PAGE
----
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World's easiest Trace function

, 3 Mar 2005 CPOL
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Add tracing capability to your app with one easy function


Debugging your way through code can be boring and tiring. When you're hunting down a bug, it helps if you can zero right in on the problem. By adding a simple trace file to your app, you can pinpoint the exact sub or function where things went wrong.

With a bit more work, you can configure your app to turn on or turn off writing to the trace file as needed. You can also start with a fresh trace file every time your app is loaded.

With the trace mechanism in place, you can run your app until things go wrong. Then by examining the trace file, you know just where to turn in your code.

This simple approach uses .NET's StackTrace feature to keep track of where users have been as they work with your app.


StackTrace is part of the System.Diagnostics namespace, so you will want to include a reference to that in your project with an Imports statement at the beginning of your class or module.

StackTrace is a pile of StackFrames. Each StackFrame holds information about each function or sub as your application accesses it. Every time a function or sub is accessed, information in the form of a StackFrame about it is pushed onto the top of the StackTrace. This information is available as a string, which we can easily parse to extract just the information we want.

There are two parts to using this mechanism: writing a short subroutine to write material to the trace file, and adding a line to each sub or function calling that subroutine. Let's look at the subroutine first. I've simplified the code somewhat to make it easier to follow, and I use some constants that I've defined elsewhere; their values should be obvious.

Friend Sub Tracer()
       Dim texttoadd As String
       Dim logtext() As String
       Dim fileline() As String
       Dim fs As StreamWriter
       Dim strace As New StackTrace(True)
           If Not File.Exists(TRACE_LOG) Then
               fs = File.CreateText(TRACE_LOG)
               fs.Write("Trace Log " & Format(Now) & CR & CR)
           End If
           logtext = strace.GetFrame(1).ToString.Split(SPACE)
           fileline = logtext(6).Split(BACKSLASH)
           Dim i As Integer = fileline.GetUpperBound(0)
           texttoadd = logtext(0) & COLON & SPACE & _
                fileline(i).Substring(0, fileline(i).Length - 2)
           fs = File.AppendText(TRACE_LOG)
       Catch ex As Exception
       End Try

   End Sub

The StreamWriter is the mechanism used to write the information to the log file. If you are unfamiliar with writing streams, check out the .NET documentation on the topic.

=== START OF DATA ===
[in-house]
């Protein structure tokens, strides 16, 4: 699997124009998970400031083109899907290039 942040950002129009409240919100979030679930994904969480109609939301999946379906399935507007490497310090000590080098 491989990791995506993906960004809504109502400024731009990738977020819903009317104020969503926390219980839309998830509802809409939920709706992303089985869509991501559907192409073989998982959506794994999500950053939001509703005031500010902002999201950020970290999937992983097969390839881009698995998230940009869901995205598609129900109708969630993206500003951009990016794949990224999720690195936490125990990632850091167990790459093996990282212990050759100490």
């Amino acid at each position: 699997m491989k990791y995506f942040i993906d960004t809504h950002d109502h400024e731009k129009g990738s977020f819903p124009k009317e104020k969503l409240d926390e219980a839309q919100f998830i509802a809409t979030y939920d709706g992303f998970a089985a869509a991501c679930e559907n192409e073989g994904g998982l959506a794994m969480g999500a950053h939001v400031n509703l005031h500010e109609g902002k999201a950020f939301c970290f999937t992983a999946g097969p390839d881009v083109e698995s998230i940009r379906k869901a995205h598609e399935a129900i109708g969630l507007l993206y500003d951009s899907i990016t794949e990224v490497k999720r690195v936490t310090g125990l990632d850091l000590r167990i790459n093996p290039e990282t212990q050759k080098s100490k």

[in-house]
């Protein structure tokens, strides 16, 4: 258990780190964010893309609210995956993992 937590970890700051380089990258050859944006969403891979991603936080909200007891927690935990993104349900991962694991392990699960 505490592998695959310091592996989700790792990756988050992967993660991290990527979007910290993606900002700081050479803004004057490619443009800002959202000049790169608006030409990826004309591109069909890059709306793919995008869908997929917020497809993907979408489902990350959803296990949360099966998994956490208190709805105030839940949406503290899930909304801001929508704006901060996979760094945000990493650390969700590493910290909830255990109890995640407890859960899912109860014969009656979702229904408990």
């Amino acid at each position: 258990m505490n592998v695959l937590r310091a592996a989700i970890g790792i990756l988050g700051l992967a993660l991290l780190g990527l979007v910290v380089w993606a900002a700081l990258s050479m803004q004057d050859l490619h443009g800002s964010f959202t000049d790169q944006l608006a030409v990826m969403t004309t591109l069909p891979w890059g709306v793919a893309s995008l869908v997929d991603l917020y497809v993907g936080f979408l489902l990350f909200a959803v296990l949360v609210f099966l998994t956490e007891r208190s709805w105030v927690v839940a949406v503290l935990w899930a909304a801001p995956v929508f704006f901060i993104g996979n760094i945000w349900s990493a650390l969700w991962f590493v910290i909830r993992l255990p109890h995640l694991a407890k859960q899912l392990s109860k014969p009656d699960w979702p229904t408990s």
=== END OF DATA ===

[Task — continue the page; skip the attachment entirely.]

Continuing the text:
The StackTrace is created using the optional True parameter to indicate that we want the trace to include information about the file the function or subroutine belongs to. The nice thing about the StackTrace is that it holds information about everything that has already happened in the application. In fact, the information we want is not even on the top of the stack--it's one item down, because the last item pushed onto the stack is the call to our Tracer() routine. That's why when we capture the StackFrame we want, we have to get the second item (in a zero-based array).

We can confidently split the StackFrame to an array because these entries always have the same format. The first element in the array will contain the name of the sub or function we want to capture. The last element will have the name of the source file as well as the line number and offset. A typical logtext array will look something like this:

(0): "myFunction"
(1): "at" 
(2): "offset" 
(3): "87" 
(4): "in" 
(5): "file:line:column"
(6): "C:\ProgramFiles\VS\MyProject\MyModule.vb:12345:67

We can then confidently split the last element of logtext into an array, using the backslash as the delimiter. We only care about the last element of that array. Note, though, that the last element actually ends with a line-end character, so we must parse that away before we write to our trace file. (If you don't parse it away, your trace file will end up double-spaced, which you might prefer.)

The second part of the setup is easy: Just add a call to Tracer() in every function or sub you want to include in your trace file:

Private Sub DoSomething(somethingToDo as String)
   somethingToDo = somethingToDo & somethingElse
End Sub

To turn the trace on and off at will, you can add a global Boolean variable to your code, and then examine the state of that variable at run-time to decide if you are tracing or not. The easiest way to do this is to pass a command-line argument:

Class MyMainForm
Public traceIt as Boolean = False

Public Sub Main()
   If Environment.CommandLine.IndexOf("/t")> 0 then traceIt = True

End Sub

Private Sub DoSomething(somethingToDo as String)
   If traceIt Then Tracer()
   somethingToDo = somethingToDo & somethingElse
End Sub

Finally, to start a new trace file every time you start your app, add a line to the main program block to delete the existing file:

If File.Exists(TRACE_LOG) then File.Delete(TRACE_LOG)

You can apply the same technique in a Try/Catch block as well, and incorporate the exception in the trace file. But I'll leave that for you to play with.


This article, along with any associated source code and files, is licensed under The Code Project Open License (CPOL)


About the Author

Software Developer
United States United States
Terpy is a consultant reluctantly based in Olympia, Wash. She'd much rather be back in Maine, where the ocean is on the correct side of the road. She is largely a self-taught programmer who clings jealously to her bad habits. Handbells, anyone?

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